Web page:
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Finding an entry level property management job: What students need to know

The graduating class of 2020 is doing what all graduating classes do at this time of the year: listening to commencement speakers, polishing their resumes, and preparing themselves to enter the workforce. Admittedly, things look a bit different than in years past, with commencement addresses being delivered virtually and job interviews taking place online. Still, as students search for entry level property management jobs the fundamentals persist: Networking. Preparing a resume.  Getting ready for a job interview.  These topics and more were tackled during an IREM webinar on “Navigating the New Normal: What Students Need to Know.”

Building your network

Building relationships is more important than ever, and while the coronavirus may have brought an end to hand-shaking and traditional face-to-face networking, other channels for making meaningful connections are available. One of the webinar panelists, Debbie Phillips, CPM®, of The Quadrillion in Jonesboro, GA, advises starting the process with who you already know – professors, mentors, industry professionals met at school events, the parents of friends. Also worthwhile is following leaders on LinkedIn and other social media platforms, especially if you engage in what they’re saying.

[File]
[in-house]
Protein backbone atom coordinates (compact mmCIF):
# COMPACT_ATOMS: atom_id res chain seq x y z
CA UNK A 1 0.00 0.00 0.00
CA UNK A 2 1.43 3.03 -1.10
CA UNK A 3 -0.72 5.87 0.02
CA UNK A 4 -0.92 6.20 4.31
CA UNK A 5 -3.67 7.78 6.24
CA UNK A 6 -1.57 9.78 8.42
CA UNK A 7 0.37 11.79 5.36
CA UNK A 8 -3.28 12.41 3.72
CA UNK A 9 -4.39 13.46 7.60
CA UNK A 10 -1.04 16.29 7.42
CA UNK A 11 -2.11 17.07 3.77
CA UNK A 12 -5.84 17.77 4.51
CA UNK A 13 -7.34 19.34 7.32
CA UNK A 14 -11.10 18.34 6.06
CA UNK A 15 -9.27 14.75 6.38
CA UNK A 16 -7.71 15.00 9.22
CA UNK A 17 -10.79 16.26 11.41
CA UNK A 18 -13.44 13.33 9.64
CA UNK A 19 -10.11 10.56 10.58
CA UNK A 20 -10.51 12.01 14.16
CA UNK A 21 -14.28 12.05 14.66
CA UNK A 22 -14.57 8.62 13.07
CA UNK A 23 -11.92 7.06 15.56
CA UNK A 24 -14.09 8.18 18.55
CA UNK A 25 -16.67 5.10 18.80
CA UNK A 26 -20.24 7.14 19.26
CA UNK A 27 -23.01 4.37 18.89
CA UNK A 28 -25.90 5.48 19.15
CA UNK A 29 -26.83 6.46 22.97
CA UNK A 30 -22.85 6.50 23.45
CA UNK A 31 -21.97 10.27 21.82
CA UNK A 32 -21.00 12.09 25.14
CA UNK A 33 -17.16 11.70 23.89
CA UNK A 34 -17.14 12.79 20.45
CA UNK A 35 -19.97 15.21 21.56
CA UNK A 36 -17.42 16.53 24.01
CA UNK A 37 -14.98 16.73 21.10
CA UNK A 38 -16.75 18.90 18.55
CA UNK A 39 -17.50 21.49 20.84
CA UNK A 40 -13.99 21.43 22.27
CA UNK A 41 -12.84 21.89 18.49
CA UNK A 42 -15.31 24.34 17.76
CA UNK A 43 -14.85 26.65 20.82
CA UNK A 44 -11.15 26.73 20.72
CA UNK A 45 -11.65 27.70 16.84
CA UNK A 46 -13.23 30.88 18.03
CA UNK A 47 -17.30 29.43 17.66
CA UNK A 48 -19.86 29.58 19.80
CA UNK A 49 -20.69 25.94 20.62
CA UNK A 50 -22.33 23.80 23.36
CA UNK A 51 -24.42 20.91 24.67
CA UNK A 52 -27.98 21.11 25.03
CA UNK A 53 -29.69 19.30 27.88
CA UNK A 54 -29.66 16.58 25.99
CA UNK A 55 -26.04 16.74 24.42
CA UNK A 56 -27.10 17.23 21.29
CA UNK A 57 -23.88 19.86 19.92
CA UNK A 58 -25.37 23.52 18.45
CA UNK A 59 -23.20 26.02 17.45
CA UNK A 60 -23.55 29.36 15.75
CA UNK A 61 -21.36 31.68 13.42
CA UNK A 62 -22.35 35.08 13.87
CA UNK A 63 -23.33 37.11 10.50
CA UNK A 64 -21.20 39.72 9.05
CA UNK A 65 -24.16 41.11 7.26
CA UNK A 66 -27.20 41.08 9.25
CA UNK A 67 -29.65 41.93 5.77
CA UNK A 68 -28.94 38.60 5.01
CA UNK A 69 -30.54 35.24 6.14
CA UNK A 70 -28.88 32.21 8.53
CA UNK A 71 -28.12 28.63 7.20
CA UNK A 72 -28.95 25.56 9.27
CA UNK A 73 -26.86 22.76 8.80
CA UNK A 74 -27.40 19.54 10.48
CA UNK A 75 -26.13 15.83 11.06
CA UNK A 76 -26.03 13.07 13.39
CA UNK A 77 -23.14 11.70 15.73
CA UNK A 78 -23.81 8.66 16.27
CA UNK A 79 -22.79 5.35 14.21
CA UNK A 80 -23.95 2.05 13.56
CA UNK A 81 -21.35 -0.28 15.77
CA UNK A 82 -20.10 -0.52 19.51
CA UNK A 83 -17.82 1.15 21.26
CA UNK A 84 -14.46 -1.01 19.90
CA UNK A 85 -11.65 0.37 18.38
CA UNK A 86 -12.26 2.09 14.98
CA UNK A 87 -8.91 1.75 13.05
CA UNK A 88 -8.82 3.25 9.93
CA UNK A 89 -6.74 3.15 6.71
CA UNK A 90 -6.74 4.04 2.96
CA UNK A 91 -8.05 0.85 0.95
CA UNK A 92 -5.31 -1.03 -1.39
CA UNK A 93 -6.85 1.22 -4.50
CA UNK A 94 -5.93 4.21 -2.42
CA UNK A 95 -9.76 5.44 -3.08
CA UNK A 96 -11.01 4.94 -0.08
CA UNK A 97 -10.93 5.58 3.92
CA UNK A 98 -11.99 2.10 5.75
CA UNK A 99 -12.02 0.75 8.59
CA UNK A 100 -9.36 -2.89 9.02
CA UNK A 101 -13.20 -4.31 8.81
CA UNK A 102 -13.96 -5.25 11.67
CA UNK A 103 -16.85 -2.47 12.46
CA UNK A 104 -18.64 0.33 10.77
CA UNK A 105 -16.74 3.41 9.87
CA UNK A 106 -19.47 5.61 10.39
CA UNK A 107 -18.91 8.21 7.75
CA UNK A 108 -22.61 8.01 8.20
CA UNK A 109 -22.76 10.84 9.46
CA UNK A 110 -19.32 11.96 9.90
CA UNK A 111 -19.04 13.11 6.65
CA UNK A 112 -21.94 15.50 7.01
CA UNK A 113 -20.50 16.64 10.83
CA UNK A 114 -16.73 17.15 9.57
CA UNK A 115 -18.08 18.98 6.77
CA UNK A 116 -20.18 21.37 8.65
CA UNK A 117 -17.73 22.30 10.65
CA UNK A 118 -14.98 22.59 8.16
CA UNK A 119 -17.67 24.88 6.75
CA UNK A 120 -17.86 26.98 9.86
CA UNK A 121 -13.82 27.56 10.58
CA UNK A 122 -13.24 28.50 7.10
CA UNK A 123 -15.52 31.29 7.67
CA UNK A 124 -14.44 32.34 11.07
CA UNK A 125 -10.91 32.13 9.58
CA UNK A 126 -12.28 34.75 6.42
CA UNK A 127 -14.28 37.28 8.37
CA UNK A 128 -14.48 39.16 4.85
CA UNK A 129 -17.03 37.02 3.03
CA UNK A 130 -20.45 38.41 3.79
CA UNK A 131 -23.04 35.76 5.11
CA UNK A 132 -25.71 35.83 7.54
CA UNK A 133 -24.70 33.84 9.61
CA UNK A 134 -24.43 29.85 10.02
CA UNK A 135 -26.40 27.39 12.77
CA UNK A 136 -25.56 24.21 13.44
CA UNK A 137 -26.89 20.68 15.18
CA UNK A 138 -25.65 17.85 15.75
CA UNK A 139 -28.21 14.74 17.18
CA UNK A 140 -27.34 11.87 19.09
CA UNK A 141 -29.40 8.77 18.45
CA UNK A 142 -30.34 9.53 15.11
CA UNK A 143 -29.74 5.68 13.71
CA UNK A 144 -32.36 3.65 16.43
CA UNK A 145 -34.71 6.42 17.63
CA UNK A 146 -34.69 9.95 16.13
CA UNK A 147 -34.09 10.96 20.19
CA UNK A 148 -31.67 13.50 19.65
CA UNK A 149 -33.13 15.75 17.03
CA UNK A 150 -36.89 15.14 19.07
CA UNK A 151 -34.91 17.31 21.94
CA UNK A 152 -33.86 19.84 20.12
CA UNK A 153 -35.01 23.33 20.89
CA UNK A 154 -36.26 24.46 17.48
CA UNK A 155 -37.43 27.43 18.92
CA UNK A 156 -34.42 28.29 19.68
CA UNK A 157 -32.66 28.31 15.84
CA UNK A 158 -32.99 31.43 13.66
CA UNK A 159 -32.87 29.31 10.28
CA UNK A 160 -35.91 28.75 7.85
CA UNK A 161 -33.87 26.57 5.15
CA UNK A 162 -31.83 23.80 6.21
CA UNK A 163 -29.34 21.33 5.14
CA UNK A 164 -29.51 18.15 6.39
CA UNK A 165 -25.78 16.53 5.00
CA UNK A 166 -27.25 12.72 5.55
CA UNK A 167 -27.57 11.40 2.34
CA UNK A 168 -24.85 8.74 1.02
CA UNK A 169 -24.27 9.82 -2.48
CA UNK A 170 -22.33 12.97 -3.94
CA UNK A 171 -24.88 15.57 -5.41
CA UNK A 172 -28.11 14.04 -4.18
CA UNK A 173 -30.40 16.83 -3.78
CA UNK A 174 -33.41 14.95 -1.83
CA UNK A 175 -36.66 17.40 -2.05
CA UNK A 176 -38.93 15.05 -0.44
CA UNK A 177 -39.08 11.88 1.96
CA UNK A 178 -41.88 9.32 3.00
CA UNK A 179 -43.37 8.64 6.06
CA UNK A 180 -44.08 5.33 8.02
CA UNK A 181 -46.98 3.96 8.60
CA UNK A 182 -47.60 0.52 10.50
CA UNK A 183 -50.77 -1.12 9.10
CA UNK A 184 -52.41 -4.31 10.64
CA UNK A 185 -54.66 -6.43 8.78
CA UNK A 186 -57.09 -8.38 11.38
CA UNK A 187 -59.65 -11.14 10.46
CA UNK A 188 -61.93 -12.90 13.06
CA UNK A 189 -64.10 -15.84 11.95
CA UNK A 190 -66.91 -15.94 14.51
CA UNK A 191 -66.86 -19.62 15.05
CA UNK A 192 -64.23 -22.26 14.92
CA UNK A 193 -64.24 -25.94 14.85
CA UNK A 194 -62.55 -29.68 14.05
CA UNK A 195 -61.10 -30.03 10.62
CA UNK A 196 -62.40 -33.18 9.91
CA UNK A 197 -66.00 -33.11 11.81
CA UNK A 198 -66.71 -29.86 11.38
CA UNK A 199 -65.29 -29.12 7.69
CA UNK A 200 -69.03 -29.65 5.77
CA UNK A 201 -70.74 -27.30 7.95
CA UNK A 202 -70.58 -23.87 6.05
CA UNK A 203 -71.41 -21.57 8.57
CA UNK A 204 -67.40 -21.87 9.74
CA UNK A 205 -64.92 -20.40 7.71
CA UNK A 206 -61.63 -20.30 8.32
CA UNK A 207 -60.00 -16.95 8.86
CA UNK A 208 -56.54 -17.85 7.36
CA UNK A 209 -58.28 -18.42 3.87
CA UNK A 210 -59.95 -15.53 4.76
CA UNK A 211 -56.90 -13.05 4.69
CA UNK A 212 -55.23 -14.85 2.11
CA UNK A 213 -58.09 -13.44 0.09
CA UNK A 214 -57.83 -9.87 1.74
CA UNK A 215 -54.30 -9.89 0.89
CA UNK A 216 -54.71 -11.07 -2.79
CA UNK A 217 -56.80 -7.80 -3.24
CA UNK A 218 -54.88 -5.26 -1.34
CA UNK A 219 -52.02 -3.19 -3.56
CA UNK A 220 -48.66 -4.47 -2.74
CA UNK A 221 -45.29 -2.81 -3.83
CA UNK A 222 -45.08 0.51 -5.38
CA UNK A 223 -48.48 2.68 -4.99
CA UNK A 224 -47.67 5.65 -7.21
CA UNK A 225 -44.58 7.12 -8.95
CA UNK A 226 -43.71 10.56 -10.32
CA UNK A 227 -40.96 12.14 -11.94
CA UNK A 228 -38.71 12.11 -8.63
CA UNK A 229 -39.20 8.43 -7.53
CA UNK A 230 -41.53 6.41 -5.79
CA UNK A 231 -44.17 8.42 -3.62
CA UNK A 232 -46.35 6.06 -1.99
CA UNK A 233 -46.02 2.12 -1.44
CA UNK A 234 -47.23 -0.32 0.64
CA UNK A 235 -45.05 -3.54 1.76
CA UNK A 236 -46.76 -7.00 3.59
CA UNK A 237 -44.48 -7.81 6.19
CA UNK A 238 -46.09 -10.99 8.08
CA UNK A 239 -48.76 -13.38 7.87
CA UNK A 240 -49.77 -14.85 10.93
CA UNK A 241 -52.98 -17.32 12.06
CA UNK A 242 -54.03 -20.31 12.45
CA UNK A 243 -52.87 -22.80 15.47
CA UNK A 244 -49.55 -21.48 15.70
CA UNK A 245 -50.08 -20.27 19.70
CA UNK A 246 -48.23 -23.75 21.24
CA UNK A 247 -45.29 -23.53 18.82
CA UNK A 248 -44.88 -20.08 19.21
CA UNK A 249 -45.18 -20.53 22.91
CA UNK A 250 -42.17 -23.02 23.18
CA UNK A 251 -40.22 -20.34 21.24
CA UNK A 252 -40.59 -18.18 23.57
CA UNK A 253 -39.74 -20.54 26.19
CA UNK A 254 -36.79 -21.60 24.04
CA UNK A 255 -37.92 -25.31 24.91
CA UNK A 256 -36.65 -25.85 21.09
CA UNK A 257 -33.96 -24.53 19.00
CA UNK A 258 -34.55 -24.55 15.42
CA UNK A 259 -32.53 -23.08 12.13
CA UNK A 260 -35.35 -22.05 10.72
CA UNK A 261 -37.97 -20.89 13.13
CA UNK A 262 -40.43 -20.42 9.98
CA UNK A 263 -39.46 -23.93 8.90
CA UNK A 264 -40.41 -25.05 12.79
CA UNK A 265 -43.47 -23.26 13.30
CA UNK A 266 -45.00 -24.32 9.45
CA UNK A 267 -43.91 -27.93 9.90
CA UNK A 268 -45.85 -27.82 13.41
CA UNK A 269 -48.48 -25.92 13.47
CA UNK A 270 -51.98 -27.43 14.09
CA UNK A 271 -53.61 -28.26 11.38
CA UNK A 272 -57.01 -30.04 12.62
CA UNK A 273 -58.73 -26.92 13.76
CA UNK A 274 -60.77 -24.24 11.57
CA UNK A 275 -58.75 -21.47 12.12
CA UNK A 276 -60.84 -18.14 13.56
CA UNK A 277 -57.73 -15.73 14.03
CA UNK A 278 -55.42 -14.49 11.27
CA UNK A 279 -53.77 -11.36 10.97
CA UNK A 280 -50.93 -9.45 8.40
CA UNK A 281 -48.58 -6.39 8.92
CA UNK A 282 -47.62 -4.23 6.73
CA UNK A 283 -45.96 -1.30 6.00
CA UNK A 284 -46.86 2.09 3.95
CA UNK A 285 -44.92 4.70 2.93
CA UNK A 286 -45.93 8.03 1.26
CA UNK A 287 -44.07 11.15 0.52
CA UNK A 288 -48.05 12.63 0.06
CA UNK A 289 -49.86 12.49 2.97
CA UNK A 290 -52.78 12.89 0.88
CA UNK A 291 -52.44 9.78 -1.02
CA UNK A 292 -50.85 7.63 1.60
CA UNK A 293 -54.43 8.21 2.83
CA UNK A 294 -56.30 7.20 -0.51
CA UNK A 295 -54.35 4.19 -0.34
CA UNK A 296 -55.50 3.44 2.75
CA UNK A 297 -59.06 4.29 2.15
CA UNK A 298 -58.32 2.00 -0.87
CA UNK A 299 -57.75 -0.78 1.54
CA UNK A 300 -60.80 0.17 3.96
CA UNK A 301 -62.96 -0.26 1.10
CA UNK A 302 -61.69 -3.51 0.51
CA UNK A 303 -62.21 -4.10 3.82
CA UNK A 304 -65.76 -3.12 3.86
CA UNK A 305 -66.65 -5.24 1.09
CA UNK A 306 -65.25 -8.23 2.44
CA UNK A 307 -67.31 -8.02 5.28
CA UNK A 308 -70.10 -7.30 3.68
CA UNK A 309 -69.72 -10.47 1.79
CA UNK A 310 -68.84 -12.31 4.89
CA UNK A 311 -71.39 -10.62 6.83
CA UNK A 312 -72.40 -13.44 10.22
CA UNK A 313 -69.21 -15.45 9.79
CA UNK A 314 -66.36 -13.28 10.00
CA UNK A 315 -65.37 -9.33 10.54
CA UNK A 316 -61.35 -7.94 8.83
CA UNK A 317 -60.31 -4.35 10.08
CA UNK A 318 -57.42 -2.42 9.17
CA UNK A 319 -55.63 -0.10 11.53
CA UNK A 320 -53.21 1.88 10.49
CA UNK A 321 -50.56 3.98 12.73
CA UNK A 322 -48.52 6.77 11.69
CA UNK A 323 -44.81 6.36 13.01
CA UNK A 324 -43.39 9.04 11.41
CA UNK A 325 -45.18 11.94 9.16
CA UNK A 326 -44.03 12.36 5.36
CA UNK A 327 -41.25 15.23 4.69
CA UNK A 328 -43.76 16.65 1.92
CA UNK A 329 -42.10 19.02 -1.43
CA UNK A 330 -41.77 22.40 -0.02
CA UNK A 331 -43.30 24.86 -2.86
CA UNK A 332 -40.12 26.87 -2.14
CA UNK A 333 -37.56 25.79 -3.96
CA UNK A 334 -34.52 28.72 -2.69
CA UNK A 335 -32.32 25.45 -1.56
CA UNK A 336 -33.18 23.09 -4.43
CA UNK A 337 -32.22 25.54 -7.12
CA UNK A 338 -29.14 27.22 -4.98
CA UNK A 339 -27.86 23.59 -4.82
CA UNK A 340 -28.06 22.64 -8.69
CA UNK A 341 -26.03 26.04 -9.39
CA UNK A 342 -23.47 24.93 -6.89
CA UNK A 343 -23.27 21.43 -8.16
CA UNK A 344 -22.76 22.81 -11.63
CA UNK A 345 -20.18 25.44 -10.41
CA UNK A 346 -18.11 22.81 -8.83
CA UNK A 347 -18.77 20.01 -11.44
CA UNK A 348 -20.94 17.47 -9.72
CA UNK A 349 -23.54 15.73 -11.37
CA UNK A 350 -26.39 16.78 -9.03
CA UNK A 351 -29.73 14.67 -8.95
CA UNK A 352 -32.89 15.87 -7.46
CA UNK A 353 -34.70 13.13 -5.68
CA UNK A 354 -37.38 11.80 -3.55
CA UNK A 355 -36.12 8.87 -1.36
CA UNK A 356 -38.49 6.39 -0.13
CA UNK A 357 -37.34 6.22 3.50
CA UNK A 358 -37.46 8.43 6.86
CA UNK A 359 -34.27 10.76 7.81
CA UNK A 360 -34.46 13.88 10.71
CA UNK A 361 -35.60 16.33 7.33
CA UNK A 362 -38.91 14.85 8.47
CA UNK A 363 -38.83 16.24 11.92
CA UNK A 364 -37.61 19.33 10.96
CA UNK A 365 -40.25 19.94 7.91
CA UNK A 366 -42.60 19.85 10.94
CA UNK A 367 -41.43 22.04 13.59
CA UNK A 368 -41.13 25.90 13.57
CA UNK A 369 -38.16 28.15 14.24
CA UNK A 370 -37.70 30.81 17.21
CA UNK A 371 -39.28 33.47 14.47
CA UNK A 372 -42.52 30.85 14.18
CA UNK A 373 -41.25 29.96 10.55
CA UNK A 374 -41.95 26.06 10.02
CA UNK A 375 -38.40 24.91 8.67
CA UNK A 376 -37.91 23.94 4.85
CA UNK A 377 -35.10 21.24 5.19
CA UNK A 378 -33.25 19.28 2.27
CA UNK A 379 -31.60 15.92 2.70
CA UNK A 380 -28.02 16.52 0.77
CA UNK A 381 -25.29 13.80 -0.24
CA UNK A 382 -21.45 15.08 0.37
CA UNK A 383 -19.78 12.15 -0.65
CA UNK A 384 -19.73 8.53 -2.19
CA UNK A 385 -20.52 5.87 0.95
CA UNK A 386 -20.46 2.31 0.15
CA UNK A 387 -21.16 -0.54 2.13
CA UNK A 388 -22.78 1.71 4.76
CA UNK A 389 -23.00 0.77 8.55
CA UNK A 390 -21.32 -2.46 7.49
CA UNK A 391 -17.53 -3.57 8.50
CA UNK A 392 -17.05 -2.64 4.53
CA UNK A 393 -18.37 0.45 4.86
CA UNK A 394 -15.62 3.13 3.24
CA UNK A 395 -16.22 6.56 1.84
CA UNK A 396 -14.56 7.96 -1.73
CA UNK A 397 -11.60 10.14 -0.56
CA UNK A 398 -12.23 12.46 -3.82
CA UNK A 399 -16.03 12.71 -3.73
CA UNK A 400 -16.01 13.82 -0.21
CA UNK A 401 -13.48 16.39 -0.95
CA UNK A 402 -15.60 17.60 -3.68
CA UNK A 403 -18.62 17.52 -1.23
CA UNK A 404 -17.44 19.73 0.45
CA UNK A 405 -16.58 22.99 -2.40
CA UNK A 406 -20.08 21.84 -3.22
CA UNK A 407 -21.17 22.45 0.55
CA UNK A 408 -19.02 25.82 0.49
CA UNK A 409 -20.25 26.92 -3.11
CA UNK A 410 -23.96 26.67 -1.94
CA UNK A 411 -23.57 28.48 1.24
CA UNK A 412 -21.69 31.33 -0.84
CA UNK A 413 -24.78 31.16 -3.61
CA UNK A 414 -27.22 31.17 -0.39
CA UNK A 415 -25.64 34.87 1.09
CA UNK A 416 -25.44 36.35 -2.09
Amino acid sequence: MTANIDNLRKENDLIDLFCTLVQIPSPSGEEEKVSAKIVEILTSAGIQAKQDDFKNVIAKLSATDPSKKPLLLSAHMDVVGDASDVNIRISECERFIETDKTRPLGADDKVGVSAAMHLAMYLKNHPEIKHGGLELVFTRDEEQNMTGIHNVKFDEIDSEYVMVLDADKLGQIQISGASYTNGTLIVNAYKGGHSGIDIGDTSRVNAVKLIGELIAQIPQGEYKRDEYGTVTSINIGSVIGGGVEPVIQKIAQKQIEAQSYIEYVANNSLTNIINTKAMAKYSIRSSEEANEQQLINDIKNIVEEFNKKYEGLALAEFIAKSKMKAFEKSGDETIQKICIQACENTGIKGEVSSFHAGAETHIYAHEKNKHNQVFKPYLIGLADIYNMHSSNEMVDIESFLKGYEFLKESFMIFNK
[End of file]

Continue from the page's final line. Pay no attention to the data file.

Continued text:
Phillips urges going beyond just reading posts of leaders you want to connect with.  Send them an email and say “I saw your post and here’s my perspective.” This tactic was reinforced in a recent Wall Street Journal article that said you can “stand out if you’re amplifying other people’s voices instead of just competing to be heard. Share what other people have said by adding a comment of your own. Try re-sharing an article by a business leader you admire, with some reflections on what their work has meant to you, and why you admire them.”

Once the connection has been made, nurture it and take maximum advantage of the opportunity. “Become a sponge,” advises Jasmyn Sylvester, CPM®, ACoM, of Jacksonville, FL, another webinar panelist and chair of IREM’s Diversity Advisory Board. “When you see someone who is in a position you want to be in, attach yourself to them.” This can be done over a 15-minute phone call or during a virtual coffee chat. Don’t ask for a job; ask for advice and information.  “Ask a million questions, and soak in everything you can.” This way, says Jasmyn, “They will know who you are when opportunity arises.”

Creating a resume

In addition to networking and building relationships, create a strong resume that has life and captures attention. “Strive for five,” says Phillips, who believes that an attention-grabbing resume will contain five essential components:

  1. Academics:  What’s your core? What’s your foundation? Go beyond saying what you majored in. Highlight some of the most meaningful classes, what you learned from them, and how they’ve shaped you and your interest in real estate.
  2. Extracurriculars. What have you done outside of the classroom? Provide information about organizations you belonged to, especially real estate organizations, plus any other activities that show your range of interests and serve as tangible proof of your desire to be actively engaged and go beyond what’s required.
  3. Community service. How have you served the community at large? Corporate social responsibility is important at many companies, and your commitment to causes and socially responsible programs will deliver this message.